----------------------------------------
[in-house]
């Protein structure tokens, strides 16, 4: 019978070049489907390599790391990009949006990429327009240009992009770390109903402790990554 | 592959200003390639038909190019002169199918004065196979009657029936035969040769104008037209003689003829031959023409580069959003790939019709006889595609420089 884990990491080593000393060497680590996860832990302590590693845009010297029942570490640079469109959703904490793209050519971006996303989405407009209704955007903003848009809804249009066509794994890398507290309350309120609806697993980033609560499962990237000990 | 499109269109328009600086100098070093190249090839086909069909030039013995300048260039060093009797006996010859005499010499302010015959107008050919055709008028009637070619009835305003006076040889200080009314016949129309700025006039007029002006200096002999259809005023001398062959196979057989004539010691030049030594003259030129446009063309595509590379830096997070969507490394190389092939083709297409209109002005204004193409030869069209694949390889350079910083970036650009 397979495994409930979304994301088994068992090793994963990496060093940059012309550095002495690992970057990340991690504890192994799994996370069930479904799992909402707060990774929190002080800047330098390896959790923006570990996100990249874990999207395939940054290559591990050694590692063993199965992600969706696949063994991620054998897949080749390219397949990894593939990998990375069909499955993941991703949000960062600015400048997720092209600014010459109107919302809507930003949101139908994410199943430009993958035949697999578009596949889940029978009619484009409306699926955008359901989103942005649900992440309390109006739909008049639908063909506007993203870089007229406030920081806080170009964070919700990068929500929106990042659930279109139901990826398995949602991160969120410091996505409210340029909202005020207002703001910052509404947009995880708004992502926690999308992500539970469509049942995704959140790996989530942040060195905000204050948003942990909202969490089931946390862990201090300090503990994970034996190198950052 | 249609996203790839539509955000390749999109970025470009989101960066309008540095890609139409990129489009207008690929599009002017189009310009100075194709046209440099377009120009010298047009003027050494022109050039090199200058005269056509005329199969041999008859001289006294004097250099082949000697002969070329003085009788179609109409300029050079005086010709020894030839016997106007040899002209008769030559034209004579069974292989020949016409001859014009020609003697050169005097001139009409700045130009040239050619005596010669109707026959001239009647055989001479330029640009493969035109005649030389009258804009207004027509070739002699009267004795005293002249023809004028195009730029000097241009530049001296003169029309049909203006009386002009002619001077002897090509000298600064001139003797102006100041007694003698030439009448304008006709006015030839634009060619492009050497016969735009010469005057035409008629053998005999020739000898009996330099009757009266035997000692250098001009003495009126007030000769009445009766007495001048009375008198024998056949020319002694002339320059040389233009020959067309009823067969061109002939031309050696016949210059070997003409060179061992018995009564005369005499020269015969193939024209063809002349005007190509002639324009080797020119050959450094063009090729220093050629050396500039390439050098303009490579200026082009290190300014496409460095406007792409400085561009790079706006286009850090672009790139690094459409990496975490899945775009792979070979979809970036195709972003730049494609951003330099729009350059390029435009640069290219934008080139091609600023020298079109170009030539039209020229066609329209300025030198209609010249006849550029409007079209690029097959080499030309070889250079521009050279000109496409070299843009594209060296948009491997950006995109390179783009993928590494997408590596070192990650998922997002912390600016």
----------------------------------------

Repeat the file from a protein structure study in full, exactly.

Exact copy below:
[in-house]
């Protein structure tokens, strides 16, 4: 019978070049489907390599790391990009949006990429327009240009992009770390109903402790990554 | 592959200003390639038909190019002169199918004065196979009657029936035969040769104008037209003689003829031959023409580069959003790939019709006889595609420089 884990990491080593000393060497680590996860832990302590590693845009010297029942570490640079469109959703904490793209050519971006996303989405407009209704955007903003848009809804249009066509794994890398507290309350309120609806697993980033609560499962990237000990 | 499109269109328009600086100098070093190249090839086909069909030039013995300048260039060093009797006996010859005499010499302010015959107008050919055709008028009637070619009835305003006076040889200080009314016949129309700025006039007029002006200096002999259809005023001398062959196979057989004539010691030049030594003259030129446009063309595509590379830096997070969507490394190389092939083709297409209109002005204004193409030869069209694949390889350079910083970036650009 397979495994409930979304994301088994068992090793994963990496060093940059012309550095002495690992970057990340991690504890192994799994996370069930479904799992909402707060990774929190002080800047330098390896959790923006570990996100990249874990999207395939940054290559591990050694590692063993199965992600969706696949063994991620054998897949080749390219397949990894593939990998990375069909499955993941991703949000960062600015400048997720092209600014010459109107919302809507930003949101139908994410199943430009993958035949697999578009596949889940029978009619484009409306699926955008359901989103942005649900992440309390109006739909008049639908063909506007993203870089007229406030920081806080170009964070919700990068929500929106990042659930279109139901990826398995949602991160969120410091996505409210340029909202005020207002703001910052509404947009995880708004992502926690999308992500539970469509049942995704959140790996989530942040060195905000204050948003942990909202969490089931946390862990201090300090503990994970034996190198950052 | 249609996203790839539509955000390749999109970025470009989101960066309008540095890609139409990129489009207008690929599009002017189009310009100075194709046209440099377009120009010298047009003027050494022109050039090199200058005269056509005329199969041999008859001289006294004097250099082949000697002969070329003085009788179609109409300029050079005086010709020894030839016997106007040899002209008769030559034209004579069974292989020949016409001859014009020609003697050169005097001139009409700045130009040239050619005596010669109707026959001239009647055989001479330029640009493969035109005649030389009258804009207004027509070739002699009267004795005293002249023809004028195009730029000097241009530049001296003169029309049909203006009386002009002619001077002897090509000298600064001139003797102006100041007694003698030439009448304008006709006015030839634009060619492009050497016969735009010469005057035409008629053998005999020739000898009996330099009757009266035997000692250098001009003495009126007030000769009445009766007495001048009375008198024998056949020319002694002339320059040389233009020959067309009823067969061109002939031309050696016949210059070997003409060179061992018995009564005369005499020269015969193939024209063809002349005007190509002639324009080797020119050959450094063009090729220093050629050396500039390439050098303009490579200026082009290190300014496409460095406007792409400085561009790079706006286009850090672009790139690094459409990496975490899945775009792979070979979809970036195709972003730049494609951003330099729009350059390029435009640069290219934008080139091609600023020298079109170009030539039209020229066609329209300025030198209609010249006849550029409007079209690029097959080499030309070889250079521009050279000109496409070299843009594209060296948009491997950006995109390179783009993928590494997408590596070192990650998922997002912390600016």